So, then.. when i moved "up" to a Triumph Daytona 675 triple , it really was in all aspects, besides power, a smaller bike. it was lighter, more responsive, quick, nimble and just an over all rocket. put 7k miles on her, took her to the track and Thankfully never getting pulled over on that one :)

I did kill her, may the 675 rest in peace, and got myself a Monster s2r 1k.
As Laura now knows.. i'm puzzled by this bike. I don't think it really has the power that my 675 did.
I know they are completely different, and you ladies will have to help me out .. i really want to learn to love my new ride. But, coming off a 6 month hiatus, putting only 800 miles on the Duc in a week, well, i still don't love her. She's temperamental to say the least (i'm sure just mechanical issues that i'll quickly resolve). Not smooth at all although she takes a turn quite nicely. I'm used to a bike that purrs like a kitten.. this Duc seems to growl and scratch and claw like a black bear.

Smaller vs. Bigger in cc's... honestly not sold on the subject of more cc's being more powerful or more fun or better to ride. in fact.. i'm still stuck on the opposite end of the spectrum.

it's all about personal riding style though for sure. I love the back road twisties, and i love the track and i just want my bike to be stable and feel like i have control of it on the highway.
I'm convinced that no one "needs" a liter bike on the streets.. but the R1 i rode one weekend sure scared the pants off me with it's power, pickup and handling.. WOW could i get in trouble on that ride.

side note
Apparently even the Harley guys were impressed with my Duc in Daytona... and even more so when they found out it was a 1k bike. A few came up to ask, and of course said.. is that the 800 ? and their jaw dropped when they found out it was bigger.. what gives? is it really a "bigger is better", penis envy thing?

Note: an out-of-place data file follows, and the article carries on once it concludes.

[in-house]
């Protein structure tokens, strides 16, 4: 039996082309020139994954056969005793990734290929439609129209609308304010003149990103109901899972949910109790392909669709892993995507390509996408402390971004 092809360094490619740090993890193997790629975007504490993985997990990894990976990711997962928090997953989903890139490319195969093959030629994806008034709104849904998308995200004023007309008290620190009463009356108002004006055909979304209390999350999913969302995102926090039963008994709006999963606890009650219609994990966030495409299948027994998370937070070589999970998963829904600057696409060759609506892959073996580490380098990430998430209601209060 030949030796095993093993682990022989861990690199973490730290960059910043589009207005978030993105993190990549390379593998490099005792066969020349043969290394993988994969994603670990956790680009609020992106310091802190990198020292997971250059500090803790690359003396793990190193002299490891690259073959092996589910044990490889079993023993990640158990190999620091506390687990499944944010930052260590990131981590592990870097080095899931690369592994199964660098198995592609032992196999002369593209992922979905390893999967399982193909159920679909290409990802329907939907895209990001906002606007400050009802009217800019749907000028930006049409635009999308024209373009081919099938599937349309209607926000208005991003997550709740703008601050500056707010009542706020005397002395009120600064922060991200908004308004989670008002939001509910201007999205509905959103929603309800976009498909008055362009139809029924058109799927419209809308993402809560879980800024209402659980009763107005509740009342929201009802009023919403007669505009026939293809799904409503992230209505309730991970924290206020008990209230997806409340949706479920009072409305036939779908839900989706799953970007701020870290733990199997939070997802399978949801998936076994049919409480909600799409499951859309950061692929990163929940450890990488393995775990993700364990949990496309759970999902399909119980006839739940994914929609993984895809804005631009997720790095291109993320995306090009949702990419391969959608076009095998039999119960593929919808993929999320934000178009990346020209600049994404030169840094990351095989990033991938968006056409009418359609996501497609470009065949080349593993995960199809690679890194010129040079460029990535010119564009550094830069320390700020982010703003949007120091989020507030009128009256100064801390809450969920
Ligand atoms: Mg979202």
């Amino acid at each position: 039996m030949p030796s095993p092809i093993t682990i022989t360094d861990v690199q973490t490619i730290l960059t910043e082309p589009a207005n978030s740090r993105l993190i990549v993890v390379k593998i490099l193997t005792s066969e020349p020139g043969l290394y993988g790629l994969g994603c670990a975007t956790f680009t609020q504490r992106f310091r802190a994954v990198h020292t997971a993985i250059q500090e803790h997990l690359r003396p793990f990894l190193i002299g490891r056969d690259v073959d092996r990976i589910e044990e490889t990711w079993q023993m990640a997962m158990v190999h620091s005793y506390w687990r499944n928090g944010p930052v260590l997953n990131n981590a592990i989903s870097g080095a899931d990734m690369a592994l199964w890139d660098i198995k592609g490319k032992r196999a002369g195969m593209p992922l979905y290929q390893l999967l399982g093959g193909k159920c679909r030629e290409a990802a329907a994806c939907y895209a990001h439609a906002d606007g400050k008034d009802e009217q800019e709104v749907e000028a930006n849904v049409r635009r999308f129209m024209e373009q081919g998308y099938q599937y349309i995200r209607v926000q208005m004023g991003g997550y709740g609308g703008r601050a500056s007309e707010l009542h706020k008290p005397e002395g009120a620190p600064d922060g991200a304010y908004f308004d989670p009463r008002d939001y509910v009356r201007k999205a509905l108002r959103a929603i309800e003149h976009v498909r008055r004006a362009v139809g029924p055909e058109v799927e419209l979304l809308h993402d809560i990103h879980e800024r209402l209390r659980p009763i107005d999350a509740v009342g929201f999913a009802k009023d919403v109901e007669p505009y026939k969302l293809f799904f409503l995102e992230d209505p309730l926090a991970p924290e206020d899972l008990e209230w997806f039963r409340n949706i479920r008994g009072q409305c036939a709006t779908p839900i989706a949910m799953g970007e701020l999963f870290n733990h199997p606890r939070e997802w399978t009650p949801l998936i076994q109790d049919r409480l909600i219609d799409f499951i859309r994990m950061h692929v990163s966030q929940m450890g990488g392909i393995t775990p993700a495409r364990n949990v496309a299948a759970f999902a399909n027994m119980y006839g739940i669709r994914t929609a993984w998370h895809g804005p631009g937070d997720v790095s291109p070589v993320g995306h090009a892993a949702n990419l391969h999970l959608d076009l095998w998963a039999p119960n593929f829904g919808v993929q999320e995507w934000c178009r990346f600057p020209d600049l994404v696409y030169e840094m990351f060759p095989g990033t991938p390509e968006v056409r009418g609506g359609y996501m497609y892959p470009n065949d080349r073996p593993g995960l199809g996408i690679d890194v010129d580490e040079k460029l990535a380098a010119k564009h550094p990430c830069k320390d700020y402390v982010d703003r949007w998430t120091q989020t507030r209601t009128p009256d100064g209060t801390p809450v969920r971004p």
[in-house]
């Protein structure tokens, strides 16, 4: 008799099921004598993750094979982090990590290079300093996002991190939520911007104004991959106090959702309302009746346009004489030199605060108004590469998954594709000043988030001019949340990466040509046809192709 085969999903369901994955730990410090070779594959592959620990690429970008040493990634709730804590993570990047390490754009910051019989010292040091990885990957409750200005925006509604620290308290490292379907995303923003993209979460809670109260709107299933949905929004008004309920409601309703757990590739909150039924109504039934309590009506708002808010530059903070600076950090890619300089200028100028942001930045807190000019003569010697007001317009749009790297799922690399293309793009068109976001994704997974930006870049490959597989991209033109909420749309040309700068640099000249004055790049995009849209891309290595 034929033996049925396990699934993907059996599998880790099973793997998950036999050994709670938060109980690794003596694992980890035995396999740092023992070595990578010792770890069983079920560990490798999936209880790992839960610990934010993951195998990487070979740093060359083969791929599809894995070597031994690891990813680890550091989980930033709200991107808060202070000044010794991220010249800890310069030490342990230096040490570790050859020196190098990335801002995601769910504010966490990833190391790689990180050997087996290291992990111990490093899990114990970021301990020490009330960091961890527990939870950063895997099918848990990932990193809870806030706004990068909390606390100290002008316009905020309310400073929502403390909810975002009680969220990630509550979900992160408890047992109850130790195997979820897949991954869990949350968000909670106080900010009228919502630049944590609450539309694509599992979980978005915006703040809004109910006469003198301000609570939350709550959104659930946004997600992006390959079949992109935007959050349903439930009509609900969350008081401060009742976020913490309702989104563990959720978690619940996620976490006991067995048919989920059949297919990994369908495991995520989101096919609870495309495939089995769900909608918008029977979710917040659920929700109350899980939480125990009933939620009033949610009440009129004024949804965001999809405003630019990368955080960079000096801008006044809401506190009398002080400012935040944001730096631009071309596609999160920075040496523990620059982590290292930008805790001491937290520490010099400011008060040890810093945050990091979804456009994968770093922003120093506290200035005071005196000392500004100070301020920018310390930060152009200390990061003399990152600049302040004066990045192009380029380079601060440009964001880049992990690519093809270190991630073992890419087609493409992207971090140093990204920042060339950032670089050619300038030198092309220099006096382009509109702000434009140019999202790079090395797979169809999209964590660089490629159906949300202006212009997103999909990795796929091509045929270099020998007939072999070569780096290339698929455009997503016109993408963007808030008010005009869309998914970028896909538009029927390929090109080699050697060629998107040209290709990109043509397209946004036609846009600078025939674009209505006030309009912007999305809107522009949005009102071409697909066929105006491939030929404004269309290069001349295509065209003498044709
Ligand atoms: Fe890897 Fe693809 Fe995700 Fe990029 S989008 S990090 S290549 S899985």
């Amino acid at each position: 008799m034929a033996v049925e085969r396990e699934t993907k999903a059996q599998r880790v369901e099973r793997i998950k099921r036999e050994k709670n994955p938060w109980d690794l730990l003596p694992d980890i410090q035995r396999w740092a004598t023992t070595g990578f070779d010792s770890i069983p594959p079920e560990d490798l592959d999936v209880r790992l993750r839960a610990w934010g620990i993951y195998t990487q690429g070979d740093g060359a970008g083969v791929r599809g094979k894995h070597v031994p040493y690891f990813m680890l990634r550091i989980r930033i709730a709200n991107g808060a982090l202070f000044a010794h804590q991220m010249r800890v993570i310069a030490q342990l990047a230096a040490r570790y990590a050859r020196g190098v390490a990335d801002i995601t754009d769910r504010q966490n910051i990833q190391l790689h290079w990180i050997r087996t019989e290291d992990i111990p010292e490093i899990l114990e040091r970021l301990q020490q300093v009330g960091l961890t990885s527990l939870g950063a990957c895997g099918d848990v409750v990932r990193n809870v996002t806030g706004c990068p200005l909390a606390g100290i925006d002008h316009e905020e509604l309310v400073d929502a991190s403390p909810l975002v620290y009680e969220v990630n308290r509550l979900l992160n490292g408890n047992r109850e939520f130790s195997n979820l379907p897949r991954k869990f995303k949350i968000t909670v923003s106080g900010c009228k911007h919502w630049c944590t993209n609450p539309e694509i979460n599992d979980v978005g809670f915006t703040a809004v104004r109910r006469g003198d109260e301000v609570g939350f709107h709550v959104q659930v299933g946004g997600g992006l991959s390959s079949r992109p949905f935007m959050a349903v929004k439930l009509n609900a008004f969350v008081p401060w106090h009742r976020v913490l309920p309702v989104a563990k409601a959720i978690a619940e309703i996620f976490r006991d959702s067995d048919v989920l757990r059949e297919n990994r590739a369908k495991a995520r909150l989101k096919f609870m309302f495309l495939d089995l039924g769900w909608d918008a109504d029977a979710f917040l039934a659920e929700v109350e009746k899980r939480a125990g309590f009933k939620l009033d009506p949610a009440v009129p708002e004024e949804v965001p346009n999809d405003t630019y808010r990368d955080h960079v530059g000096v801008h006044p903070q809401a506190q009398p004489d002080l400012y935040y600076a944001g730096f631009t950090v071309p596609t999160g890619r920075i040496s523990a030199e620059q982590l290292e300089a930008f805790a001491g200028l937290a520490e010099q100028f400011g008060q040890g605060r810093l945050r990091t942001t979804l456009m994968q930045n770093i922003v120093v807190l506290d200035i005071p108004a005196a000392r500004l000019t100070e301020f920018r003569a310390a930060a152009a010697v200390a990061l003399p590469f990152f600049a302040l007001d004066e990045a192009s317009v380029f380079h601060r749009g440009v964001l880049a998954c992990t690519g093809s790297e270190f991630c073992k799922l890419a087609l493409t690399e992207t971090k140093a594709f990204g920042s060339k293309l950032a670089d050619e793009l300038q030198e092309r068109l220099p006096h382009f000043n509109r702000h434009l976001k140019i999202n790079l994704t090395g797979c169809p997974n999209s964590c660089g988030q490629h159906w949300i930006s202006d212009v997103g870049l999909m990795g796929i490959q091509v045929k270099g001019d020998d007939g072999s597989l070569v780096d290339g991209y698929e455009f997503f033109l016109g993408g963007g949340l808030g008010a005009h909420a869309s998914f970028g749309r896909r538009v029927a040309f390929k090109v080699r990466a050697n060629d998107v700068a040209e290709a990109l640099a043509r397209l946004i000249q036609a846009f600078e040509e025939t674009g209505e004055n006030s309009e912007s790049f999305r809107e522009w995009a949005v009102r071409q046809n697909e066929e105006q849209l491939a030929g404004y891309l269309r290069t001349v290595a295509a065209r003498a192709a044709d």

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Personally, I love seeing women on BIG bikes. Perhaps it's just that Lil was my flatmate for so many years, with her CBR600F4i, then the 695, she looked great on them. Not sure why there are always the "jaw droppers" when a woman mentions a larger capacity bike, perhaps it's male ego, perhaps jealousy that hers is bigger than his? Either way, I like seeing women who can ride riding big bikes. It's sexy.

And I KNOW they are having fun! I can see the smiles through the visors!

Z...
 

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DirtDiva, that bike should feel stable. get it checked out. Ride a demo (or mine) to see if they do the same thing. Something's wrong - and it could be a 10 minute fix. The S2R is a GREAT BIKE (for any rider, male or female).

Cool that you had it in Daytona. Looks like I missed the wrong year. Hubby, friend and I went 2 years running, and decided to take a break. Next year!!!

Lots of guys feel that a girl on a big bike is sexy!! I don't know - maybe it';s that she's got the confidence to master it. I get the best looks riding my husband's Yamaha Warrior. 1700 cc's of pure pumping power. She's a beauty of a bike - but not for me. over 600 pounds and cruiser seating position. Don't like either - but the looks from the other riders are priceless!!!

I do agree the weight to bike ratio is an issue. Upper body strength. arm length to handlebar spread. center of gravity of the bike to the center of gravity of the rider. It all adds up to a difference. The ducati tends to negate a lot of these issues. My old bike never put the huge smile on my face like the S2R!!!
 

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I spent about 10 years riding a DR650 (I still have it) and never felt that I'd outgrown it, despite the fact that it makes 34 HP. I really am a wimp; I'd had it for 5 years when it occurred to me one day that I'd never opened the throttle past halfway. Oops.

I didn't set out to get a much more powerful bike when I bought the Monster. It just happened that a friend of mine was selling it, and I really liked what he had done with the bike. At first the extra power was intimidating! But after a while I found it easier to ride than the DR. It's not as unstable at low speeds, and I can actually touch the ground on both sides of the bike.
 

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I started on a 48hp F650, currently have an 85hp F800. Looking at an 80hp M900 Wednesday.